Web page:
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Does Delaying Radiation After Prostatectomy Reduce Side Effects?

Conventional wisdom in the medical community has long held that waiting to begin radiation therapy following a prostatectomy can prevent some of the potential adverse side effects of this cancer-killing treatment. Studies out of the University of Virginia School of Medicine, however, indicate that just might not be the case.

The studies focused on answering the question once and for all if adjuvant or salvage radiation therapy was the best approach to take following prostatectomy. Adjuvant therapy involves delivering radiation as soon after surgery as possible to ensure that cancer cells have been killed. Salvage therapy is generally provided months or more after prostate removal should a follow-up PSA test indicate it is needed.

Urologists have long counseled that salvage therapy can lessen the likelihood of more unpleasant side effects. Radiation oncologists, on the other hand, have urged the use of adjuvant therapy to reduce the risks of metastasis.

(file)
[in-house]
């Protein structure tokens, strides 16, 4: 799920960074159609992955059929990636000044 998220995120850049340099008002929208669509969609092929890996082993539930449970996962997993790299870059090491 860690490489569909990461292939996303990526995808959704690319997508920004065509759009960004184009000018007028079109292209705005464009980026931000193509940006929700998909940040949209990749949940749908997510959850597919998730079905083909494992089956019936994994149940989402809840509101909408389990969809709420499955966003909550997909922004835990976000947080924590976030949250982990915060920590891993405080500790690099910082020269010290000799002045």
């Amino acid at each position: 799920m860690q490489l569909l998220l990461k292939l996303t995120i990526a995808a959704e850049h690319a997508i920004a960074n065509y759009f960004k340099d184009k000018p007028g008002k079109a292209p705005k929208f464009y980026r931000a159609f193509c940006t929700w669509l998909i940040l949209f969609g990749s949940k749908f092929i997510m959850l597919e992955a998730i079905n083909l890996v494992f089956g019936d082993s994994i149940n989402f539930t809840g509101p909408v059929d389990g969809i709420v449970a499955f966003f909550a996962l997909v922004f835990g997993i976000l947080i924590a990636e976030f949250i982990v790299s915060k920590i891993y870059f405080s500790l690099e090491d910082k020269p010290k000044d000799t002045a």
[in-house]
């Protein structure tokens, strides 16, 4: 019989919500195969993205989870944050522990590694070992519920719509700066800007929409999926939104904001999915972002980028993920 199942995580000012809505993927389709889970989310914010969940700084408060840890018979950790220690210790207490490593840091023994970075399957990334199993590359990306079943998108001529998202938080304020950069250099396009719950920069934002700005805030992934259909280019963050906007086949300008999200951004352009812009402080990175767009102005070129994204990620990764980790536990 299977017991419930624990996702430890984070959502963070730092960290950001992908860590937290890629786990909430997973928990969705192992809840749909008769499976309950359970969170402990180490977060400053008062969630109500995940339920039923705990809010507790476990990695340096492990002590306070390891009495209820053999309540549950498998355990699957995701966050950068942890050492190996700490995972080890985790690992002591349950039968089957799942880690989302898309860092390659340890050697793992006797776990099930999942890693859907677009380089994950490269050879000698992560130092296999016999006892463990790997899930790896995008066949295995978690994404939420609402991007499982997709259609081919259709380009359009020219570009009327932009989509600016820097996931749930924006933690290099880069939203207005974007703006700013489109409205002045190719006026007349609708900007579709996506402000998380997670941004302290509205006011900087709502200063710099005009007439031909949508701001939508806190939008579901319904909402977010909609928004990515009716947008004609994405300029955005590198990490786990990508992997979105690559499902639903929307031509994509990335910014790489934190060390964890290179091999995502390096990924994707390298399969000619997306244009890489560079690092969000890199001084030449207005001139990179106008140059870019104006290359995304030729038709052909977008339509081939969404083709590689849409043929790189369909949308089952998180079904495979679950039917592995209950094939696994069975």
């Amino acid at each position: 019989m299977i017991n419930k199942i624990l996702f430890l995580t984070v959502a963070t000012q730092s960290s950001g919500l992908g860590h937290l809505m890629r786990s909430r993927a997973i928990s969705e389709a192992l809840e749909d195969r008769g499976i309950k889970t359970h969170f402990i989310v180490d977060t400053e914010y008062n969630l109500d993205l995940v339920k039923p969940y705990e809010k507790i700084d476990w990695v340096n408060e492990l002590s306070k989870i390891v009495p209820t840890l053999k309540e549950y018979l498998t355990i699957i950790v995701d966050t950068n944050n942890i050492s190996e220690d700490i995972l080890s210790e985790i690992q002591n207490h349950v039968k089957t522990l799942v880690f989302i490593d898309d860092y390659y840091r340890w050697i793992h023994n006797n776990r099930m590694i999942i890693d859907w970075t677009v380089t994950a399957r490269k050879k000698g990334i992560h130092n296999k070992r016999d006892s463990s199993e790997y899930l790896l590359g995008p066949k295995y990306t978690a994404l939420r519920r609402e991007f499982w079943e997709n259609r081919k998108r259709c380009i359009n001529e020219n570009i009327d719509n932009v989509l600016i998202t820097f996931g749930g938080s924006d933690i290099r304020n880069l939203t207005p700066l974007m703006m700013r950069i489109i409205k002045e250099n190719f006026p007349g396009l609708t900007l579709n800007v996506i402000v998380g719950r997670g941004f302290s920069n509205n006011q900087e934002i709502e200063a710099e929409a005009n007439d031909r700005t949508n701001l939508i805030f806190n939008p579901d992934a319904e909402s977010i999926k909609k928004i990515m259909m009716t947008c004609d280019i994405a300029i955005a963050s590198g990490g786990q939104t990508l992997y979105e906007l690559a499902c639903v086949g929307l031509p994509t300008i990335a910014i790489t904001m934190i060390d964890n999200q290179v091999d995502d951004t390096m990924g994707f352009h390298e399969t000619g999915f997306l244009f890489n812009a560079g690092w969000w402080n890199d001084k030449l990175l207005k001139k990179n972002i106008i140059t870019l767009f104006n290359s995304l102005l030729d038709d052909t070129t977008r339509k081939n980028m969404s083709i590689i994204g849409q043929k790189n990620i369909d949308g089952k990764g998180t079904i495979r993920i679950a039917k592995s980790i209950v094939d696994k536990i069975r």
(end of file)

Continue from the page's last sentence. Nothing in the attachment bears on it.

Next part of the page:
The University of Virginia’s studies were designed to lend more factual substance to the arguments on both sides of the aisle. The research has indeed shed light on the topic, showing that adjuvant radiation therapy may be the wiser approach.

In its review of 16,000 patient outcomes, University of Virginia researchers discovered that there is a noticeable increase in gastrointestinal side effects. Even so, delaying therapy doesn’t deliver a protective benefit. And, as it turns out there may be an increased risk of GI complications when a salvage approach is taken. The bottom line of the studies is that side effects may present regardless, but the more aggressive and early approach can deliver benefits that protect against metastasis.

Men who have been diagnosed with prostate cancer are advised to work closely with their physicians to determine the best possible course of action. Treatment protocols may vary based on a patient’s specific case.

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